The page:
• Moreover, improved employment growth also would likely bring back a reasonable consensus in favor of immigration, and improve incentives for migrants themselves to come to this country. Also, many discouraged workers and people who are involuntarily underemployed remain to be brought back into the workforce, although they are already in the domestic population.
  • The Reagan boom—which of course followed a severe recession early in his presidency—was largely the result of fiscal policy stimulus. Reagan’s fiscal expansion unfortunately favored the rich and military spending priorities, rather than social programs or education, yet it was effective in driving GDP growth. Likewise, new fiscal stimulus is likely to succeed somewhat, despite a likely tilt toward the wealthy. While narrow employment measures show less slack now than during the Reagan boom, nonetheless, unemployed resources do exist, and wage inflation is far more contained now, after decades of weakened labor bargaining power and mostly contained energy costs.
  • Growth optimism and friendliness to fiscal stimulus by US policymakers may ease revenue pressures on foreign policymakers who are under artificial fiscal constraints and rules, allowing them to stimulate their own economies. That benefits both foreign and domestic economies.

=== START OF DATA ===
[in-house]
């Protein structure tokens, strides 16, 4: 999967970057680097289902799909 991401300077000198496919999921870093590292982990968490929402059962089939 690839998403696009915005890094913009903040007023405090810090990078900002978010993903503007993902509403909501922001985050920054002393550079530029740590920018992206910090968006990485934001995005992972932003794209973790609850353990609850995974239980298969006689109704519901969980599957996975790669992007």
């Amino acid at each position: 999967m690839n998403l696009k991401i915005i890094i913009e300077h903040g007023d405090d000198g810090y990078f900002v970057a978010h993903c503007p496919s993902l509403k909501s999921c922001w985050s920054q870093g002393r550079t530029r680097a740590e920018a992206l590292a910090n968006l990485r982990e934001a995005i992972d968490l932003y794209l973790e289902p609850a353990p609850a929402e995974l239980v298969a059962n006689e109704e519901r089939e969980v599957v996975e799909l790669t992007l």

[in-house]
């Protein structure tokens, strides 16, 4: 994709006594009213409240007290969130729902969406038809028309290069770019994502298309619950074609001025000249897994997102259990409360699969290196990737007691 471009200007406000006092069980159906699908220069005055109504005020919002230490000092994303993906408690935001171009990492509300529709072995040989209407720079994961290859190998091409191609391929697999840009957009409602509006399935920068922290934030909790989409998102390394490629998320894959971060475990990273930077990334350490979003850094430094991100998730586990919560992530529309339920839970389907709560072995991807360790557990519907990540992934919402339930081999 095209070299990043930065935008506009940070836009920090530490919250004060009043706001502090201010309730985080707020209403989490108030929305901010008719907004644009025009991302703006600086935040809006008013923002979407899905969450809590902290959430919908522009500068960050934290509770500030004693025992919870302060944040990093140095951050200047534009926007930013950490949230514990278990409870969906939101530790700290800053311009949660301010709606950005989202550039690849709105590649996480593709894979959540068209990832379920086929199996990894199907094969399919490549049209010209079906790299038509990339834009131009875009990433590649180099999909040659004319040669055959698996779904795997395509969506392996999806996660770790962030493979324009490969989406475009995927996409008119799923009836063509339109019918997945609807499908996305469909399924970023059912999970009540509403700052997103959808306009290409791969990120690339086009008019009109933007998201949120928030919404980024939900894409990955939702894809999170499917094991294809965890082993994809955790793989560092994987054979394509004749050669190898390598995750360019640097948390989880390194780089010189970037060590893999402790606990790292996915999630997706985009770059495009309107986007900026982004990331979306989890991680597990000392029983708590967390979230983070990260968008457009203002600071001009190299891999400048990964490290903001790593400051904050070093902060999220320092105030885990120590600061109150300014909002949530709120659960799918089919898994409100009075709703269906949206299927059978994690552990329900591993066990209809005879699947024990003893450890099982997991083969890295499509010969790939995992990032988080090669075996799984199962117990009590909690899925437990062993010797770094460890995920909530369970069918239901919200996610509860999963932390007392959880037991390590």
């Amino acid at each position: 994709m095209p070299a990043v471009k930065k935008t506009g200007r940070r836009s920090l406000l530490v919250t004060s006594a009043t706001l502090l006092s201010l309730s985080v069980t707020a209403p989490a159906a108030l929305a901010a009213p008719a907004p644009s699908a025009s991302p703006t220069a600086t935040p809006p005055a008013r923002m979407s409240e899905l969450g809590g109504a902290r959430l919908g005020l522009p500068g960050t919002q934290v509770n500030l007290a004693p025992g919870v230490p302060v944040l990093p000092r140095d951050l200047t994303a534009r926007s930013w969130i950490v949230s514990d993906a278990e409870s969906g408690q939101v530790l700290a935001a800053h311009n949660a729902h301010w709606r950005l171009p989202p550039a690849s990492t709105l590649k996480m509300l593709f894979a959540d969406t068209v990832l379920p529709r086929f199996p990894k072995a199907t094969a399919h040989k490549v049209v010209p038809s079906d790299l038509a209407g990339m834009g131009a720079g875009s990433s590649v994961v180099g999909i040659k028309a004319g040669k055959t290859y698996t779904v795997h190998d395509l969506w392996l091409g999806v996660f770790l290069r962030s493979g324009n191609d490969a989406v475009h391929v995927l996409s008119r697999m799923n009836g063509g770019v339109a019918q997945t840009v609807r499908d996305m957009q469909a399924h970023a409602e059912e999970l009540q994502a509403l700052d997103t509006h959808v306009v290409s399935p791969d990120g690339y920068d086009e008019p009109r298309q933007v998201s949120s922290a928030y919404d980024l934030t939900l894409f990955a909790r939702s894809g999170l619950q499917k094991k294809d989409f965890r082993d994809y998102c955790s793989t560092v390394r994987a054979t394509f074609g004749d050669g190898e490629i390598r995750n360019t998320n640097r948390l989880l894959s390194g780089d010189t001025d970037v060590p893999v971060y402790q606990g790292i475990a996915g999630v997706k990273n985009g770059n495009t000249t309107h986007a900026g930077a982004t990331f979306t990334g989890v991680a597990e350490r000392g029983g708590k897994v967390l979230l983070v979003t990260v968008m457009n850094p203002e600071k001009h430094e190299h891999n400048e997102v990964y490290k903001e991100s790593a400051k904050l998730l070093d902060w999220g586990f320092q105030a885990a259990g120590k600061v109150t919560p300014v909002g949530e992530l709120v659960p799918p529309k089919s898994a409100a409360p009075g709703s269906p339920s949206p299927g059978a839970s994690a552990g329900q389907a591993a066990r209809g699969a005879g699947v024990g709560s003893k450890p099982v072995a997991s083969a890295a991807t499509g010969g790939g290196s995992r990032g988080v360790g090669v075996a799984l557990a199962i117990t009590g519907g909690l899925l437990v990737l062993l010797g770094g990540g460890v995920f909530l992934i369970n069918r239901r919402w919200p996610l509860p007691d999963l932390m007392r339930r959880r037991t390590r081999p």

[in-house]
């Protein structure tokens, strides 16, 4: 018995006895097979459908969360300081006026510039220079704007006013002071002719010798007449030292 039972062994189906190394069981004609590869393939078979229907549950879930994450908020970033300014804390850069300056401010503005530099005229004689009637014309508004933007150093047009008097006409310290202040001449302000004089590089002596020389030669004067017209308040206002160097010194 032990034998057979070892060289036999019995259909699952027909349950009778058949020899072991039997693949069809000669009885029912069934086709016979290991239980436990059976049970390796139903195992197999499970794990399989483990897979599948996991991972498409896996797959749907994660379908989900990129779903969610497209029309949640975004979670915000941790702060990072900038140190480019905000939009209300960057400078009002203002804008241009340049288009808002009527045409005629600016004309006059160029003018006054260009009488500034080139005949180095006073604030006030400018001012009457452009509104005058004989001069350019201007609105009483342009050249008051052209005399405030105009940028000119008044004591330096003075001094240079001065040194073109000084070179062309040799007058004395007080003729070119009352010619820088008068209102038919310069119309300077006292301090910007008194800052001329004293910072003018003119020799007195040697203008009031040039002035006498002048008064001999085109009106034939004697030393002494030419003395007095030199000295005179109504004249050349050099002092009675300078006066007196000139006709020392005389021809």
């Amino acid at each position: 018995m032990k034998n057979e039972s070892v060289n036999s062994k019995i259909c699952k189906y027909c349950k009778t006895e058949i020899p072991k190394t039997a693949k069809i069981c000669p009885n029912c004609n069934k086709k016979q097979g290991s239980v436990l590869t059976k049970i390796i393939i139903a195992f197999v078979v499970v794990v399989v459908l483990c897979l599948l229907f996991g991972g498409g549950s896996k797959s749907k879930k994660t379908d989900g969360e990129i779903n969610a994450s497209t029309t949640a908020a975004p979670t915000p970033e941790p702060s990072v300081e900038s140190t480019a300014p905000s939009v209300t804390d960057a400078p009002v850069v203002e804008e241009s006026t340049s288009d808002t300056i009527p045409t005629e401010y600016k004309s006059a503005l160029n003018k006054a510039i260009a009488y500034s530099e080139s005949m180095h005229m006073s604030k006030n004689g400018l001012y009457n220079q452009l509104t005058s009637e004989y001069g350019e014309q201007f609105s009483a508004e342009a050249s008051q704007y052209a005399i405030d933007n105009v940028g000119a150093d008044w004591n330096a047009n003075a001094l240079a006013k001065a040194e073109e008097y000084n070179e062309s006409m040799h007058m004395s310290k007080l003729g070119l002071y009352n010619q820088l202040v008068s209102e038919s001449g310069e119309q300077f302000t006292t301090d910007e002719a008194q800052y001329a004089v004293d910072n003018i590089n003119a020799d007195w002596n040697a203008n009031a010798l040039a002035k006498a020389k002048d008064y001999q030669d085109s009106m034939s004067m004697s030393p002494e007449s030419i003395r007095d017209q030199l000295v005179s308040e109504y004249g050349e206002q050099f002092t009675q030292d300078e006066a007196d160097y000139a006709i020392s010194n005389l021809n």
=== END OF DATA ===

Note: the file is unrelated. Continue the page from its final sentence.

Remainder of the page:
• Watch out that a falloff in infrastructure and educational investment won’t make us irrelevant as an economic power if we adopt a cautious policy approach based on the notion that fiscal loosening can bring only inflation.
  • The article takes the obvious biases of Trump and his advisors as a clear indication of the backwardness of any anti-austerity fiscal policy agenda—but anti-deficit fiscal approaches in the US and in other countries have almost certainly hurt the poor most of all. Watch for a slippage as the author cites backward-sounding xenophobic rhetoric in support of a conclusion that Trump–and presumably others–are wrong on this distinct issue. Note the misleading teaser “Nostalgia won’t make the economy grow faster.” Greater stimulus to aggregate demand, along with other sensible policies, will.
  • While output and employment growth can be improved, one should not forget the need to fight for other policy objectives that may be politically far more difficult to attain. The above arguments do not imply any optimism is warranted about reaching other key policy goals for any reasonable democracy in the US as the new administration and Congress take control. To return to the historical analogy, the latter Reagan years saw rapid growth, but saw miserable policies in many areas. Demands for gender equity, reasonable regulation, and the like will remain appropriate in what is of course likely to be a mostly hostile political environment.